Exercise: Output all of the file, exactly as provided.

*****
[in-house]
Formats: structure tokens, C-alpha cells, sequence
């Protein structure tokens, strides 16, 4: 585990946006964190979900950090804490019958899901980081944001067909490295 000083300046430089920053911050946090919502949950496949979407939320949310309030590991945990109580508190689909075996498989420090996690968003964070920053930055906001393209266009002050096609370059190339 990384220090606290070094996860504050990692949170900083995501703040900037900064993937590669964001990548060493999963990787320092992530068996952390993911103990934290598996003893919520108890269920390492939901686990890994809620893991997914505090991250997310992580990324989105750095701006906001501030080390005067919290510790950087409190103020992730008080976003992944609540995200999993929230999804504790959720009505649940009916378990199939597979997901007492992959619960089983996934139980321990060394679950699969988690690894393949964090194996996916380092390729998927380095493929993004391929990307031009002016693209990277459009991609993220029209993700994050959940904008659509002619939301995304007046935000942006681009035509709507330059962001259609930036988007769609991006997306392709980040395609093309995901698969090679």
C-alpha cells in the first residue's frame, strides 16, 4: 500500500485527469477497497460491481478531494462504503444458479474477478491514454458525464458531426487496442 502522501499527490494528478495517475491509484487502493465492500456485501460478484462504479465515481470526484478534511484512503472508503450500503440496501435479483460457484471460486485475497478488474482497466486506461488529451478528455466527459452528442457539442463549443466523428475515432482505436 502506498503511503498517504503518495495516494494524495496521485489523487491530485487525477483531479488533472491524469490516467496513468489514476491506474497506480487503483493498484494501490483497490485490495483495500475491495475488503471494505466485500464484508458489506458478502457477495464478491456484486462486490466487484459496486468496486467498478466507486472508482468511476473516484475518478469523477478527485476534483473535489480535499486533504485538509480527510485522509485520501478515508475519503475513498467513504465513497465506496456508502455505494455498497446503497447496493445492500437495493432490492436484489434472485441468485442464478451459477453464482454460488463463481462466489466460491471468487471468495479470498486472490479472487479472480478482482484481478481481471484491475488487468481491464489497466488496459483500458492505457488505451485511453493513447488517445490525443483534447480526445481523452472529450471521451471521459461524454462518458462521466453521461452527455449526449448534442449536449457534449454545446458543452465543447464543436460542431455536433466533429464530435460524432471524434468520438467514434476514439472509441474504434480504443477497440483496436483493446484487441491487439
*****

[in-house]
Formats: structure tokens, C-alpha cells, sequence
């Protein structure tokens, strides 16, 4: 585990946006964190979900950090804490019958899901980081944001067909490295 000083300046430089920053911050946090919502949950496949979407939320949310309030590991945990109580508190689909075996498989420090996690968003964070920053930055906001393209266009002050096609370059190339 990384220090606290070094996860504050990692949170900083995501703040900037900064993937590669964001990548060493999963990787320092992530068996952390993911103990934290598996003893919520108890269920390492939901686990890994809620893991997914505090991250997310992580990324989105750095701006906001501030080390005067919290510790950087409190103020992730008080976003992944609540995200999993929230999804504790959720009505649940009916378990199939597979997901007492992959619960089983996934139980321990060394679950699969988690690894393949964090194996996916380092390729998927380095493929993004391929990307031009002016693209990277459009991609993220029209993700994050959940904008659509002619939301995304007046935000942006681009035509709507330059962001259609930036988007769609991006997306392709980040395609093309995901698969090679």
C-alpha cells in the first residue's frame, strides 16, 4: 500500500485527469477497497460491481478531494462504503444458479474477478491514454458525464458531426487496442 502522501499527490494528478495517475491509484487502493465492500456485501460478484462504479465515481470526484478534511484512503472508503450500503440496501435479483460457484471460486485475497478488474482497466486506461488529451478528455466527459452528442457539442463549443466523428475515432482505436 502506498503511503498517504503518495495516494494524495496521485489523487491530485487525477483531479488533472491524469490516467496513468489514476491506474497506480487503483493498484494501490483497490485490495483495500475491495475488503471494505466485500464484508458489506458478502457477495464478491456484486462486490466487484459496486468496486467498478466507486472508482468511476473516484475518478469523477478527485476534483473535489480535499486533504485538509480527510485522509485520501478515508475519503475513498467513504465513497465506496456508502455505494455498497446503497447496493445492500437495493432490492436484489434472485441468485442464478451459477453464482454460488463463481462466489466460491471468487471468495479470498486472490479472487479472480478482482484481478481481471484491475488487468481491464489497466488496459483500458492505457488505451485511453493513447488517445490525443483534447480526445481523452472529450471521451471521459461524454462518458462521466453521461452527455449526449448534442449536449457534449454545446458543452465543447464543436460542431455536433466533429464530435460524432471524434468520438467514434476514439472509441474504434480504443477497440483496436483493446484487441491487439